Earther.Gizmodo - August 15, 2019
Amid the hottest month in recorded history, some records still stand out as absolutely jaw dropping. That’s definitely true of a measurement made in the Arctic this July.
According to data released in the National Oceanic and Atmospheric Administration’s (NOAA) monthly climate analysis, a weather station in Sweden north of the Arctic Circle hit a stunning 94.6 Fahrenheit (34.8 degrees Celsius) last month. As an isolated data point, it would be shocking. But coupled with a host of other maladies, from no sea ice within 125 miles of Alaska to the unruly fires ravaging Siberia, it’s an exclamation point on the climate crisis.
The steamy temperature was recorded on July 26 in the small Swedish outpost of Markusvinsa, which sits on the southern edge of the Arctic Circle. Deke Arndt, a NOAA climate scientist, said on a call with reporters that the data was analyzed and quality controlled by the Swedish Meteorological and Hydrological Institute and that “they have established that as highest temperature north of the Arctic Circle” for the country. For comparison, the hottest temperature recorded in New York City last month was 95 degrees Fahrenheit (35 degrees Celsius).
The heat wave that enveloped the Arctic spread a lot farther than Markusvinsa, though. Alaska recorded its hottest month ever amid extremely weird weather for the state. The heat has driven massive wildfire, and smoke from those fires enveloped Anchorage and Fairbanks, the former of which has had its smokiest summer on record, according to Alaska weather expert Rick Thoman. Salmon dieoffs, the earliest walrus haul out ever recorded, and emaciated animals have also been reported around the state.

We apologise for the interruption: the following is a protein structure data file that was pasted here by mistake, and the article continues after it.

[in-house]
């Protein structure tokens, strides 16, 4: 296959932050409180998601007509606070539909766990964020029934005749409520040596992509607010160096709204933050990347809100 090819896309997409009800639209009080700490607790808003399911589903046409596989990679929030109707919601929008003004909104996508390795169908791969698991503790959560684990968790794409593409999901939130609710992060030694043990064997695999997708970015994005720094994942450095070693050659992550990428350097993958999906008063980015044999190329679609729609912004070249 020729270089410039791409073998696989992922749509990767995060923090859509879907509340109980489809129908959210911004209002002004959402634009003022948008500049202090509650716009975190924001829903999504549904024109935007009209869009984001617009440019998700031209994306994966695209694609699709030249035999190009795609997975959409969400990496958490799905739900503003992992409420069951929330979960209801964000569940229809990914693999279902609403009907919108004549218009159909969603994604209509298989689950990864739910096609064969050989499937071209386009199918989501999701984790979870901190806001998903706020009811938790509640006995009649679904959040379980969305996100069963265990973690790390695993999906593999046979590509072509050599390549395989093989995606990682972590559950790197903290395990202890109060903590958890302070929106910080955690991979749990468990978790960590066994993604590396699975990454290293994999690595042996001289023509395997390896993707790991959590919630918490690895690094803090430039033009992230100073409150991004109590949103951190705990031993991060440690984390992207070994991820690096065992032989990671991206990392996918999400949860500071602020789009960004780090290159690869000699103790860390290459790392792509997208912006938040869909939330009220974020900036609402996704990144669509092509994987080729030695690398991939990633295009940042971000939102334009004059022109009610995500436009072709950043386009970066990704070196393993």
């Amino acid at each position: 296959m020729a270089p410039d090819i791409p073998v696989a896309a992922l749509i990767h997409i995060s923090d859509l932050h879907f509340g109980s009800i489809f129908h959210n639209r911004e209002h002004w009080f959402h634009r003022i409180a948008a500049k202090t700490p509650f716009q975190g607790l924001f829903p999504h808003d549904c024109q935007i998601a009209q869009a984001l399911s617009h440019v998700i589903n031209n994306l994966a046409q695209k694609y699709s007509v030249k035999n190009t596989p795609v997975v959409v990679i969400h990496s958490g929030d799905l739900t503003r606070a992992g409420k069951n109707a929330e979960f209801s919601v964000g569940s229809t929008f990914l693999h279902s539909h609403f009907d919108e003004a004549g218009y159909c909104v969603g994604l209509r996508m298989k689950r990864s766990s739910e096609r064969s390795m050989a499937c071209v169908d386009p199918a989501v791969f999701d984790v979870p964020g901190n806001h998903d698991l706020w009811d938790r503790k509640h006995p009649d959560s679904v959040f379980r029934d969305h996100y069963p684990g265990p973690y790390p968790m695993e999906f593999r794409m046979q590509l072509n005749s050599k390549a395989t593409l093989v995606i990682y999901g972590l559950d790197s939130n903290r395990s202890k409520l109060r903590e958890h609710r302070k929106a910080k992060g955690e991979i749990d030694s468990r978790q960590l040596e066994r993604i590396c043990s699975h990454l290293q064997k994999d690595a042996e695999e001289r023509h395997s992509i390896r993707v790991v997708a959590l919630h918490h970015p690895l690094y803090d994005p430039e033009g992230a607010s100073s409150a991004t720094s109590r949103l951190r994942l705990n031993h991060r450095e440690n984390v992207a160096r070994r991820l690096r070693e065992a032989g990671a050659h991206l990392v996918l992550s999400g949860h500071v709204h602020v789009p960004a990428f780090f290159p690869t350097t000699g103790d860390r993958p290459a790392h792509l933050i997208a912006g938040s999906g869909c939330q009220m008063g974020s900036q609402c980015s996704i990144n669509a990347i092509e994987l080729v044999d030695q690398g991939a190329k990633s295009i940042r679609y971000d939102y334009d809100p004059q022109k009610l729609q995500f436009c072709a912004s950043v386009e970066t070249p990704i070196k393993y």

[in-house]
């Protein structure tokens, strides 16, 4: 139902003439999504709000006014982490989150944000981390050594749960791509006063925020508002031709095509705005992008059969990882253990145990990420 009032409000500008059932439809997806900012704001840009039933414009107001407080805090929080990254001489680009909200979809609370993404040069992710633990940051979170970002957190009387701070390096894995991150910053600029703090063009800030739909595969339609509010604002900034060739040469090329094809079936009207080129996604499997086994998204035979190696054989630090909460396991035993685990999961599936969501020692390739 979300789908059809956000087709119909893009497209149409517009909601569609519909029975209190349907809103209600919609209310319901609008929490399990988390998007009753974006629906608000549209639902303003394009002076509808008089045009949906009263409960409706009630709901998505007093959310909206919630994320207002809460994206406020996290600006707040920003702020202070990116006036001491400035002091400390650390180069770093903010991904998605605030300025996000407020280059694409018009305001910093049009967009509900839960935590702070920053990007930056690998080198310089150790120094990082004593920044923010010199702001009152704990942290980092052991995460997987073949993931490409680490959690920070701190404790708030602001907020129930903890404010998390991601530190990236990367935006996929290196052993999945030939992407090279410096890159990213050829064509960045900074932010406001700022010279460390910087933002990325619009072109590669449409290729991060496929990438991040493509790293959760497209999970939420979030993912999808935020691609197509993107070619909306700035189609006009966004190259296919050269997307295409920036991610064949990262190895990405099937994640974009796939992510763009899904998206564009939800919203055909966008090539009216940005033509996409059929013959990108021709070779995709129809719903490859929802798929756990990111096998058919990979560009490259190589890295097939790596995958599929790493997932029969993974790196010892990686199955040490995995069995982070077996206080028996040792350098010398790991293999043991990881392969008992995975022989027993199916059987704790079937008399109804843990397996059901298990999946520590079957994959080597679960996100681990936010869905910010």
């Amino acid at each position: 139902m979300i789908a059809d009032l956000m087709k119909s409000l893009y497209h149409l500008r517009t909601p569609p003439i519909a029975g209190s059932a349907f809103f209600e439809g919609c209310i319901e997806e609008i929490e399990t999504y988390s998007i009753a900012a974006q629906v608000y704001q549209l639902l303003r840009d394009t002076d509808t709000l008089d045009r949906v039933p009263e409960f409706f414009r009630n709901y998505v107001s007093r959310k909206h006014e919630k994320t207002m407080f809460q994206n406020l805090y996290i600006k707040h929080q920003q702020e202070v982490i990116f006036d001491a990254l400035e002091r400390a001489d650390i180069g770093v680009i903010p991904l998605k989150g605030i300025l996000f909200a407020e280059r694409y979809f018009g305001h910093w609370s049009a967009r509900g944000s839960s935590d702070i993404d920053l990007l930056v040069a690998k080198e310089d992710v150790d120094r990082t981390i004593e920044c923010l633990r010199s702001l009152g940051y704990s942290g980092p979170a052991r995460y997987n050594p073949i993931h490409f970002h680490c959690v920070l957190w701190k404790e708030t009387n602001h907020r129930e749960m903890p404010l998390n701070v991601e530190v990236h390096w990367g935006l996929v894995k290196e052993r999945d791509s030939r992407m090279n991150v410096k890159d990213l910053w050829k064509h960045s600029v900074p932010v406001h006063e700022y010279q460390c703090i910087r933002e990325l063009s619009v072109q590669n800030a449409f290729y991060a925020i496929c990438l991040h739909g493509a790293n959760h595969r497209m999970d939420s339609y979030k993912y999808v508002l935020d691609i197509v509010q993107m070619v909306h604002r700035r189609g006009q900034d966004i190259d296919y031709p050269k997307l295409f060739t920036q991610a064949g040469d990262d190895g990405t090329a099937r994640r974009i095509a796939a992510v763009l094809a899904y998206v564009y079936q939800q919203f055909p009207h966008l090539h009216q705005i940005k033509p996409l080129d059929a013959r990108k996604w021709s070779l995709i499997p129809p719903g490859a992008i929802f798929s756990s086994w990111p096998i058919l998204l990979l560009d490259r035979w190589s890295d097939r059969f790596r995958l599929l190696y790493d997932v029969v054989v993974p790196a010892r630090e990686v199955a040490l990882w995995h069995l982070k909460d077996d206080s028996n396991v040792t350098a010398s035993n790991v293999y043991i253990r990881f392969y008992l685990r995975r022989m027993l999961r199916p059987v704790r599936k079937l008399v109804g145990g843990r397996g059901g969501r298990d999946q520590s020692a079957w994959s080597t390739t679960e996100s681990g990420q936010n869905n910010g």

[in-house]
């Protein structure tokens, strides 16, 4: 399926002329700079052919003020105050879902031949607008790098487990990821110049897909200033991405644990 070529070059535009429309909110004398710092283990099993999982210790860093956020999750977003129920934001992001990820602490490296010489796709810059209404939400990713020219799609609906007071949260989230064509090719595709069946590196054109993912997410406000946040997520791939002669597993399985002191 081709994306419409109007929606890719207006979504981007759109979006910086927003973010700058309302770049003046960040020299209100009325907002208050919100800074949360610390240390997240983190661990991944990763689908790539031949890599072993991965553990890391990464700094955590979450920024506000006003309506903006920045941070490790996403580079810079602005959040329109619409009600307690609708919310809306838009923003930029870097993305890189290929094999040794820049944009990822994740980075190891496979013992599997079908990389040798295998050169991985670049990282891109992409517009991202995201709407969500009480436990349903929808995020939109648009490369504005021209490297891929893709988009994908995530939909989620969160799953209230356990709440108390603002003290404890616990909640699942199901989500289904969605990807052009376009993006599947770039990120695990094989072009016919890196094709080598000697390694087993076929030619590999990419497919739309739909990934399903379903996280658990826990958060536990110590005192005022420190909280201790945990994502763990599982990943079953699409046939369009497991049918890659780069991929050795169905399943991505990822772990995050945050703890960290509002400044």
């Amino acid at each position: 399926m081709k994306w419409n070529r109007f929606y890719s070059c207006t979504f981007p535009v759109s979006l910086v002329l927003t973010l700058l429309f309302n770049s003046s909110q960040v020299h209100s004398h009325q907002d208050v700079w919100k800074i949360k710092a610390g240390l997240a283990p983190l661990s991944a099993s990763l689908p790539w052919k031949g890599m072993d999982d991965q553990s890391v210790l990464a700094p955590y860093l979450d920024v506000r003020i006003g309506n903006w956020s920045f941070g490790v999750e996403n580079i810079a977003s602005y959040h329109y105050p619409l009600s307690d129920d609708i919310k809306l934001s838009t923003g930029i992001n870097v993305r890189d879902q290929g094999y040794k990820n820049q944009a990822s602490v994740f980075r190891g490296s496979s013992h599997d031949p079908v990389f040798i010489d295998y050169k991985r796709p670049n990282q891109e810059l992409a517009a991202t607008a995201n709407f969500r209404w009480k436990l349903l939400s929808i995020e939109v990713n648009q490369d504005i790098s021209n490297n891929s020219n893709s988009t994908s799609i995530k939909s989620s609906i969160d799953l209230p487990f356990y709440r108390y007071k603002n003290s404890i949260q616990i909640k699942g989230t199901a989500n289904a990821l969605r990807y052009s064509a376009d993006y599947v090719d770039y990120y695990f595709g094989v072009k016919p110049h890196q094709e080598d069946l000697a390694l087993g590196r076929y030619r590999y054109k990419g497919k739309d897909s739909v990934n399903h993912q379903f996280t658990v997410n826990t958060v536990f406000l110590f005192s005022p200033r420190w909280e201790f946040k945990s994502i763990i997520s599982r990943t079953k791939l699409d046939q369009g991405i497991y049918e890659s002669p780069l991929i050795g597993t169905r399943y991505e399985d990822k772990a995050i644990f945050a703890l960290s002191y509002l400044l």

During the same press call, Thoman expanded on the reasons why it’s been so weird in Alaska. The big one is the disappearance of sea ice six to eight weeks ahead of schedule, which has left a 125-mile ring of open water around the state. Oceans were already warm going into the summer, but the dark exposed ocean water has absorbed even more heat compared to the normally reflective ice cover. ...
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